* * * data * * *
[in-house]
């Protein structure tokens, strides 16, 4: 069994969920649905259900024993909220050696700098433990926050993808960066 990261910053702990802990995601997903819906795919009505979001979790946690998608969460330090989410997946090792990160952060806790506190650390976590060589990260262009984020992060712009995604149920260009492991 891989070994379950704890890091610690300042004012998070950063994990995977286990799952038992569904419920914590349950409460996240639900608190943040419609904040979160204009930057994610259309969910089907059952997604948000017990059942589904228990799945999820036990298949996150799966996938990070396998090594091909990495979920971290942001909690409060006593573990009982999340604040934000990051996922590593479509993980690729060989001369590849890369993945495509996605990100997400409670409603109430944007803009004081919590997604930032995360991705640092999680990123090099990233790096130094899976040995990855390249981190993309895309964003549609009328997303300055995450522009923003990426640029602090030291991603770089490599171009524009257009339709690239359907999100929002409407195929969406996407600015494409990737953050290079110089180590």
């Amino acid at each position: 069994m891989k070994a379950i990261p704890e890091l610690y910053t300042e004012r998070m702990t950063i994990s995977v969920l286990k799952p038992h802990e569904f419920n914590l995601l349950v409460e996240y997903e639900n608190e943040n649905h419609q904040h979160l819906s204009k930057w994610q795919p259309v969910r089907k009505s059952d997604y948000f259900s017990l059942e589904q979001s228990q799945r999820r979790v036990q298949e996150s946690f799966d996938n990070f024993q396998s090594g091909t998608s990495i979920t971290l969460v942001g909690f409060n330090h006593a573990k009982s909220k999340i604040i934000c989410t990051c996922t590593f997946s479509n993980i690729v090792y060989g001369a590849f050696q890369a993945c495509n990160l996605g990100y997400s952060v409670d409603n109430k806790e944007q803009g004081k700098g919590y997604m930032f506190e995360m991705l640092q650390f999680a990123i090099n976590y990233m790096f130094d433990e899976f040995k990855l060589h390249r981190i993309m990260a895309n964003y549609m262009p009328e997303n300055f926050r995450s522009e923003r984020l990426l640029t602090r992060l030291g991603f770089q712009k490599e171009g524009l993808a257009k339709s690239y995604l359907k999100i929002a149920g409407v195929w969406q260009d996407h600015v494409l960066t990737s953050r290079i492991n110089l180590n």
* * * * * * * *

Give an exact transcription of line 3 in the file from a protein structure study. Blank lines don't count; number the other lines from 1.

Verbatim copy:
């Amino acid at each position: 069994m891989k070994a379950i990261p704890e890091l610690y910053t300042e004012r998070m702990t950063i994990s995977v969920l286990k799952p038992h802990e569904f419920n914590l995601l349950v409460e996240y997903e639900n608190e943040n649905h419609q904040h979160l819906s204009k930057w994610q795919p259309v969910r089907k009505s059952d997604y948000f259900s017990l059942e589904q979001s228990q799945r999820r979790v036990q298949e996150s946690f799966d996938n990070f024993q396998s090594g091909t998608s990495i979920t971290l969460v942001g909690f409060n330090h006593a573990k009982s909220k999340i604040i934000c989410t990051c996922t590593f997946s479509n993980i690729v090792y060989g001369a590849f050696q890369a993945c495509n990160l996605g990100y997400s952060v409670d409603n109430k806790e944007q803009g004081k700098g919590y997604m930032f506190e995360m991705l640092q650390f999680a990123i090099n976590y990233m790096f130094d433990e899976f040995k990855l060589h390249r981190i993309m990260a895309n964003y549609m262009p009328e997303n300055f926050r995450s522009e923003r984020l990426l640029t602090r992060l030291g991603f770089q712009k490599e171009g524009l993808a257009k339709s690239y995604l359907k999100i929002a149920g409407v195929w969406q260009d996407h600015v494409l960066t990737s953050r290079i492991n110089l180590n």